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Mirt "the Moneylender" (pronounced: /ˈmɛrtMERT[5] or: /ˈmɪərtMEERT[5]) was a fat, wheezing old rogue and retired adventurer. He made his fortune as an adventurer in Undermountain after a colorful career as a mercenary general. During this time, Mirt—then known as Mirt the Merciless or the Old Wolf or Lord Walrus[6]—made many enemies all over the Sword Coast, but also a few friends, notably Durnan a fellow adventurer and Undermountain explorer.[citation needed]

Mirt was also one of the most infamous factors of Waterdeep.[7]

Personality

Outwardly, Mirt appeared to be a loud, tipsy braggart, but only a stranger to Waterdeep would underestimate his agility and cunning. These qualities made him far richer late in life as an investor and business man than his years as an adventurer ever did, despite him being one of the few adventurers to emerge alive with wealth from Undermountain[4][8] in 1302 DR.[9] He had a heart of gold, despite the relative frequency with which he entered unruly tavern brawls.[citation needed]

Relationships

Mirt was a Harper as well as a Masked Lord of Waterdeep. Many of the commoners suspected Mirt to be a Masked Lord, and Mirt on more than one occasion engaged in secretly spreading rumors stating that he was not.[citation needed]

He was one of the few trusted friends of Evermeet and had a portal that could give him access to the elven island when he so wished. He carried a purple dragon ring, which allowed him to speak in King Azoun IV's name.[10]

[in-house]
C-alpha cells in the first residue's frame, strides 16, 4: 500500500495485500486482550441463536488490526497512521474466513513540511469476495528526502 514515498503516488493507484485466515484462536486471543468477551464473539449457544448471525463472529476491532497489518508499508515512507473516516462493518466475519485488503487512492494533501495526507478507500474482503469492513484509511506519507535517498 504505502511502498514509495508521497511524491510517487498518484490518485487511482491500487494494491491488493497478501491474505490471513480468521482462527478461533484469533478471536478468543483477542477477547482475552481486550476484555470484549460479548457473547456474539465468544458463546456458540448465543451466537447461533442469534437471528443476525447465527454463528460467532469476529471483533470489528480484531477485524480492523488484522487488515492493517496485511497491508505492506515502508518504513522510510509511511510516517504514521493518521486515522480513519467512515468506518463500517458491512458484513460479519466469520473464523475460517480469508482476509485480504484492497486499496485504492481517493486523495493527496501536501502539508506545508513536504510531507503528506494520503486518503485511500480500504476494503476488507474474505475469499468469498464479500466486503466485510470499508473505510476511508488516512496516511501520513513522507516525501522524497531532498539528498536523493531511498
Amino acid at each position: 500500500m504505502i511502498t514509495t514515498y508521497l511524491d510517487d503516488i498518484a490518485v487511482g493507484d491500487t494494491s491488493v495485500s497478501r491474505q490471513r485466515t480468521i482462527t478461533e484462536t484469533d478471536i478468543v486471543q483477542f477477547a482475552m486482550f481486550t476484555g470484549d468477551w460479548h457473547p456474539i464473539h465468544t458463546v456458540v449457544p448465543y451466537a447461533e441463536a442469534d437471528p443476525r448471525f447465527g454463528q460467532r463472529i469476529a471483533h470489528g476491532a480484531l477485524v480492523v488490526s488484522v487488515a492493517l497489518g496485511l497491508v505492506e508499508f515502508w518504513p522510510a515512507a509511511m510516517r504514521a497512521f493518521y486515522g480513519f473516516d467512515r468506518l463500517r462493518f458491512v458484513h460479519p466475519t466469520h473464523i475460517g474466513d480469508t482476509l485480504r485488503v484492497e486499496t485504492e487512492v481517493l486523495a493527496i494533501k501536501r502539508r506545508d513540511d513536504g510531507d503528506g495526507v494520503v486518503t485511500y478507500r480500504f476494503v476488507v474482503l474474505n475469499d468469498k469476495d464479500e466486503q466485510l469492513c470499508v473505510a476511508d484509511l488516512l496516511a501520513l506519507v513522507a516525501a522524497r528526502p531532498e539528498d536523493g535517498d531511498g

Family

His wife and heir,[11] Asper, was an informal member of the Gray Hands. She preceded him in death.[2]

Associates

Due to Mirt's extended age, his many business dealings, his association with the Lords of Waterdeep, and several adventures, it would be almost impossible to list all of Mirt's associates. Below are a key few:

Possessions

Mirt owned a mithral shirt that was magically glamered to look like ordinary clothing.[20] As a Masked Lord, he also possessed a lord's ensemble.[2]

Mirt owned a ship named the Morning Bird, which was used at one time to transport moon elves from the Ardeep Forest to Evermeet.[21]

Mirt also owned a mansion in the Castle Ward of Waterdeep, simply called Mirt's Mansion. It had a roughly hexagon-shaped, two-story main building with three-story towers at four of the six corners.[22] It was located on the south face of Mount Waterdeep near the harbor at the intersection of Coin Alley and Tarnished Silver Alley. The estate could also be accessed from Smuggler's Dock in the harbor.[23]

History

Mirt the Moneylender circa 1372 DR.

Early Life

Mirt was the son of a successful Coaster, a Sword Coast trader. He grew up hearing many tales and deeds of heroism which led him down the path of becoming a fighter.[citation needed]

In his youth, he was a money-grubbing mercenary and this grew into a reputation as a great mercenary general of the North and earned him the nickname "Mirt the Merciless". He became quite wealthy, but grew unsatisfied with mere wealth. He actually craved peace and tranquility.[citation needed]